“Gary Gygax and I have gone around in a circle on this spell for some period of time. The controversy, in my opinion, lies around the fact that there is NO SAVING THROW and that the missile goes “unerringly” to its target. Why is this so annoying to me? It is unfair because it allows players to foil most opposing spells by putting a Magic Missile into the opposing spell caster, it allows Magic Missiles into melee regardless of the size difference and quantity of ‘friends’ in the melee, and it allows for shots that would amaze Robin Hood with their accuracy!
Gary says that a Magic-User can counter with a simple spell like Shield to prevent this damage. What he overlooks is that the opponent must take a round to cast the Shield and in that time the spell caster is beset by fighters, et al. I find it too unfair to “monsters” that a single FIRST-level spell can be this powerful. Therefore, I have modified the spell in the following ways:
1. There is still no saving throw if the target is surprised, immobile, walking or prone and is at least the size of a Kobold.
2. Figures in melee, figures running (except those running right at the spell caster), figures evading, behind (or moving behind) significant cover, or casting a spell obtain some type of saving throw. This saving throw is their normal one with modification as follows:
A figure casting a spell obtains a s.t., but at -4.
A figure in melee obtains a normal s.t. but adds +1 for every opponent above the first one he/she/it is fighting (unless the size differential is so significant that the opponents do not get in the way—i.e., 6 dwarves against a hill giant would allow the giant a normal s.t. Missiles that MISS their target might hit others in the melee! Select a figure and then give him/her/it a normal s.t. to see if the stray missile hits or misses. In the above example, the dwarves would not be hit. All saving throws are on a missile-by-missile basis. Missiles fire at a rate of 1 every 3 seconds. Thus, a figure moving behind a wall might not be hit by every missile in a barrage of Magic missiles.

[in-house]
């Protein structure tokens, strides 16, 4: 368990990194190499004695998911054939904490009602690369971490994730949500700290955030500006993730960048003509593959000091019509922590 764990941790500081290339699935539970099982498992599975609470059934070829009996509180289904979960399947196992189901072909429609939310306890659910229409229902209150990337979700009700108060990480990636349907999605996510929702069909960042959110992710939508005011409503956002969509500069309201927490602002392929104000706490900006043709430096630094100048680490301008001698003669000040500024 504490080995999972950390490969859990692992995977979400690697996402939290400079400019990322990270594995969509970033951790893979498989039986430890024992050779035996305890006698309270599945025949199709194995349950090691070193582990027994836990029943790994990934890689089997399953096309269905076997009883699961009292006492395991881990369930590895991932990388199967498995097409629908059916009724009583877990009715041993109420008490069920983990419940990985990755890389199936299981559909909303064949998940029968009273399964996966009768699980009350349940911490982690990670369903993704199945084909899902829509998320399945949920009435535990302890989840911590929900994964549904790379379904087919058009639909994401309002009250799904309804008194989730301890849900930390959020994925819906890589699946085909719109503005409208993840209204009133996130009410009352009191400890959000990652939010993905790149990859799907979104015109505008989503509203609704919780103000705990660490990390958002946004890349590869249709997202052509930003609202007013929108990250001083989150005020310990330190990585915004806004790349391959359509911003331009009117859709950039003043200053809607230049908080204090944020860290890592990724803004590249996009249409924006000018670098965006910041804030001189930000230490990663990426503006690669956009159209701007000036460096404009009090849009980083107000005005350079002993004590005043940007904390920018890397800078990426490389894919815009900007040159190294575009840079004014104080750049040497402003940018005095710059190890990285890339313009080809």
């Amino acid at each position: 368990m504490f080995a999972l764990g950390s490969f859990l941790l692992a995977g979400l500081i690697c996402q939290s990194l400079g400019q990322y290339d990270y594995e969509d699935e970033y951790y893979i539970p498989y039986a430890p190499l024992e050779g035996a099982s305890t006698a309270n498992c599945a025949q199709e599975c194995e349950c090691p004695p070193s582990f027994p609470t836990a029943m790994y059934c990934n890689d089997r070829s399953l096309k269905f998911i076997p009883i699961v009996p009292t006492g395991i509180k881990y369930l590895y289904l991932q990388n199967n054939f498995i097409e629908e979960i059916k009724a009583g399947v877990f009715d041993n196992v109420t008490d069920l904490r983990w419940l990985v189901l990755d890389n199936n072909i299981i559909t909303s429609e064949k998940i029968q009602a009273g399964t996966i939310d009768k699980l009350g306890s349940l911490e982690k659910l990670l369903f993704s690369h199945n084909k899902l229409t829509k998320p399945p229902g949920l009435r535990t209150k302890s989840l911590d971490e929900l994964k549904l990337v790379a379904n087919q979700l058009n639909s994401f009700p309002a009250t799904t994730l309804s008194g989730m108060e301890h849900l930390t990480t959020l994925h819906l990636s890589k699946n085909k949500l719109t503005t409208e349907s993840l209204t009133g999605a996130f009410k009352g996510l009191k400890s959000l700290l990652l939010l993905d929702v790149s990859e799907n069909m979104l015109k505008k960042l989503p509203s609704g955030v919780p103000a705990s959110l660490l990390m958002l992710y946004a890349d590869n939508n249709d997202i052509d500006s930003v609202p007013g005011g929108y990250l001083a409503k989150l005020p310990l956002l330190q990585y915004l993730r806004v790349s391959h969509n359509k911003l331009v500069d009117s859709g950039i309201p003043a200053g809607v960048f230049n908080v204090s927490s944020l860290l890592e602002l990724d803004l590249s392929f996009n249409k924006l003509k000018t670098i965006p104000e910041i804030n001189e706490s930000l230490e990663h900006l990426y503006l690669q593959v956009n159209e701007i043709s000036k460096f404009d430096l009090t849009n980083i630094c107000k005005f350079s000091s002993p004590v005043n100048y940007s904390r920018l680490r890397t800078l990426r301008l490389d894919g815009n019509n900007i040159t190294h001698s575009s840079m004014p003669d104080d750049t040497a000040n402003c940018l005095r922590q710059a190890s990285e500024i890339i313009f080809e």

A figure with over 50% cover (who then presents a target size of ½ a kobold) always obtains a s.t. of from 16 to 20 depending upon cover and his/her/its actions. This prevents firing through an arrow slit some hundred feet away to hit some poor guard. I have found it necessary to rule in this way to stop Magic-Users from Magic Missiling everything that walks because of the broad language of the spell text. Magic Missile, as written, is too powerful and must be toned down.”
Ladies and gentlemen, I give you rules bloat. The problem, of course, isn’t the DM making the rules he wants for his game. It’s in the opening paragraph:
“I felt that some spells leave a great deal unsaid (or they say too much), and thus individual rulings are often necessary to prevent abuses and to make the game fair and equitable for players and “monsters” alike.”
So what’s wrong with individual rulings?
Well, what was wrong was that the hobby had already grown into two camps. One was playing the game at home, and doing what they wanted with their campaigns. The other was either playing at conventions, and thus needed everybody on the same page, or was playing at home and still believed that everyone needed to be on the same page. I’m a libertarian, so you can guess which side I’m on in this argument.
In Lakofka’s defense, it’s not just about standardization or extra rules. It’s about players being creative with spells, and trying to turn every spell into “instant death”.